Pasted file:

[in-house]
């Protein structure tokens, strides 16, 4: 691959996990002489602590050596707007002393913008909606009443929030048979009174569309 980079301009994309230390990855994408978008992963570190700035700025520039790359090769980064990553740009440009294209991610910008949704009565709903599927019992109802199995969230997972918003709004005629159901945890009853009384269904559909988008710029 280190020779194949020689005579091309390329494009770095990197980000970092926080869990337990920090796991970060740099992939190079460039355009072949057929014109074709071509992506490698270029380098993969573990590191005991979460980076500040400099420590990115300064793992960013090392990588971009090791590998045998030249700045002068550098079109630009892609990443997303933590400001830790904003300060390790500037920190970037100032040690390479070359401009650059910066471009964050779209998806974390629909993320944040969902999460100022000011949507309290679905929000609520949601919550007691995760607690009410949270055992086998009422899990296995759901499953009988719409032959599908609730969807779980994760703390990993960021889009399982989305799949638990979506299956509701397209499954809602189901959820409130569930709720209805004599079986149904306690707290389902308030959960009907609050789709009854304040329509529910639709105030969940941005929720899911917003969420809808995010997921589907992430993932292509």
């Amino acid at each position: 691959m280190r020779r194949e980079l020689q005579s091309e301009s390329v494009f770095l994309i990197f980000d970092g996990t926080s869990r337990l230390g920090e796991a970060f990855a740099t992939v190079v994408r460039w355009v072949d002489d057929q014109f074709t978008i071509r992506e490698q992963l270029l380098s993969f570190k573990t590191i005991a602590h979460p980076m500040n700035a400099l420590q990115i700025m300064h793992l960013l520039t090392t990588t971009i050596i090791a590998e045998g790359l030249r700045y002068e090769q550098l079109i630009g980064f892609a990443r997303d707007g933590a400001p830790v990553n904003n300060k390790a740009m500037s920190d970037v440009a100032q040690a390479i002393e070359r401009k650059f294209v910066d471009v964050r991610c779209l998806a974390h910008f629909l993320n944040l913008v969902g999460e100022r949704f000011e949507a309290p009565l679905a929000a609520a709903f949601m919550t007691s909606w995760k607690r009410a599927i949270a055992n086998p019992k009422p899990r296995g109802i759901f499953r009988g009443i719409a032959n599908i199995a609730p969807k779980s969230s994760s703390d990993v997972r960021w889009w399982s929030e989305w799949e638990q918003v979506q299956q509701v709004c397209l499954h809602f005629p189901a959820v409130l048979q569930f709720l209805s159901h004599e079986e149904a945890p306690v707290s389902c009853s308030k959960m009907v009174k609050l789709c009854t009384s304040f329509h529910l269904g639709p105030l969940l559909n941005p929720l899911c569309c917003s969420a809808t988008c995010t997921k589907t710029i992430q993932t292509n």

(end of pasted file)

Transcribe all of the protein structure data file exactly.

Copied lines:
[in-house]
């Protein structure tokens, strides 16, 4: 691959996990002489602590050596707007002393913008909606009443929030048979009174569309 980079301009994309230390990855994408978008992963570190700035700025520039790359090769980064990553740009440009294209991610910008949704009565709903599927019992109802199995969230997972918003709004005629159901945890009853009384269904559909988008710029 280190020779194949020689005579091309390329494009770095990197980000970092926080869990337990920090796991970060740099992939190079460039355009072949057929014109074709071509992506490698270029380098993969573990590191005991979460980076500040400099420590990115300064793992960013090392990588971009090791590998045998030249700045002068550098079109630009892609990443997303933590400001830790904003300060390790500037920190970037100032040690390479070359401009650059910066471009964050779209998806974390629909993320944040969902999460100022000011949507309290679905929000609520949601919550007691995760607690009410949270055992086998009422899990296995759901499953009988719409032959599908609730969807779980994760703390990993960021889009399982989305799949638990979506299956509701397209499954809602189901959820409130569930709720209805004599079986149904306690707290389902308030959960009907609050789709009854304040329509529910639709105030969940941005929720899911917003969420809808995010997921589907992430993932292509």
């Amino acid at each position: 691959m280190r020779r194949e980079l020689q005579s091309e301009s390329v494009f770095l994309i990197f980000d970092g996990t926080s869990r337990l230390g920090e796991a970060f990855a740099t992939v190079v994408r460039w355009v072949d002489d057929q014109f074709t978008i071509r992506e490698q992963l270029l380098s993969f570190k573990t590191i005991a602590h979460p980076m500040n700035a400099l420590q990115i700025m300064h793992l960013l520039t090392t990588t971009i050596i090791a590998e045998g790359l030249r700045y002068e090769q550098l079109i630009g980064f892609a990443r997303d707007g933590a400001p830790v990553n904003n300060k390790a740009m500037s920190d970037v440009a100032q040690a390479i002393e070359r401009k650059f294209v910066d471009v964050r991610c779209l998806a974390h910008f629909l993320n944040l913008v969902g999460e100022r949704f000011e949507a309290p009565l679905a929000a609520a709903f949601m919550t007691s909606w995760k607690r009410a599927i949270a055992n086998p019992k009422p899990r296995g109802i759901f499953r009988g009443i719409a032959n599908i199995a609730p969807k779980s969230s994760s703390d990993v997972r960021w889009w399982s929030e989305w799949e638990q918003v979506q299956q509701v709004c397209l499954h809602f005629p189901a959820v409130l048979q569930f709720l209805s159901h004599e079986e149904a945890p306690v707290s389902c009853s308030k959960m009907v009174k609050l789709c009854t009384s304040f329509h529910l269904g639709p105030l969940l559909n941005p929720l899911c569309c917003s969420a809808t988008c995010t997921k589907t710029i992430q993932t292509n």